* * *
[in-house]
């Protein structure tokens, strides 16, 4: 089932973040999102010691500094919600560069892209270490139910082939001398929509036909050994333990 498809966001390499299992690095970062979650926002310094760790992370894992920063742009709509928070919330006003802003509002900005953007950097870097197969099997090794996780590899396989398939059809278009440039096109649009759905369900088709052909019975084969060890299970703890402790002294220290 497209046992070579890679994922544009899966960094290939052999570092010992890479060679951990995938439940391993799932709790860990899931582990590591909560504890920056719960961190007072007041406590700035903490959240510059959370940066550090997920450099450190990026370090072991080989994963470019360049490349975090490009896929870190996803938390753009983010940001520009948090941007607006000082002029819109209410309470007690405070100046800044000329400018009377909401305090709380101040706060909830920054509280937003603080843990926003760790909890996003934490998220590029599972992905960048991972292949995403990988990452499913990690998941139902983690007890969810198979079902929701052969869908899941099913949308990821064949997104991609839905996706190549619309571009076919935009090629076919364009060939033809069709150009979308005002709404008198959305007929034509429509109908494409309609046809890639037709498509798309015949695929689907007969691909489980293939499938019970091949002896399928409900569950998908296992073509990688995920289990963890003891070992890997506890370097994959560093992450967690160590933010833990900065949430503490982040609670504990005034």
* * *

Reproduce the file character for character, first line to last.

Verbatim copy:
[in-house]
């Protein structure tokens, strides 16, 4: 089932973040999102010691500094919600560069892209270490139910082939001398929509036909050994333990 498809966001390499299992690095970062979650926002310094760790992370894992920063742009709509928070919330006003802003509002900005953007950097870097197969099997090794996780590899396989398939059809278009440039096109649009759905369900088709052909019975084969060890299970703890402790002294220290 497209046992070579890679994922544009899966960094290939052999570092010992890479060679951990995938439940391993799932709790860990899931582990590591909560504890920056719960961190007072007041406590700035903490959240510059959370940066550090997920450099450190990026370090072991080989994963470019360049490349975090490009896929870190996803938390753009983010940001520009948090941007607006000082002029819109209410309470007690405070100046800044000329400018009377909401305090709380101040706060909830920054509280937003603080843990926003760790909890996003934490998220590029599972992905960048991972292949995403990988990452499913990690998941139902983690007890969810198979079902929701052969869908899941099913949308990821064949997104991609839905996706190549619309571009076919935009090629076919364009060939033809069709150009979308005002709404008198959305007929034509429509109908494409309609046809890639037709498509798309015949695929689907007969691909489980293939499938019970091949002896399928409900569950998908296992073509990688995920289990963890003891070992890997506890370097994959560093992450967690160590933010833990900065949430503490982040609670504990005034």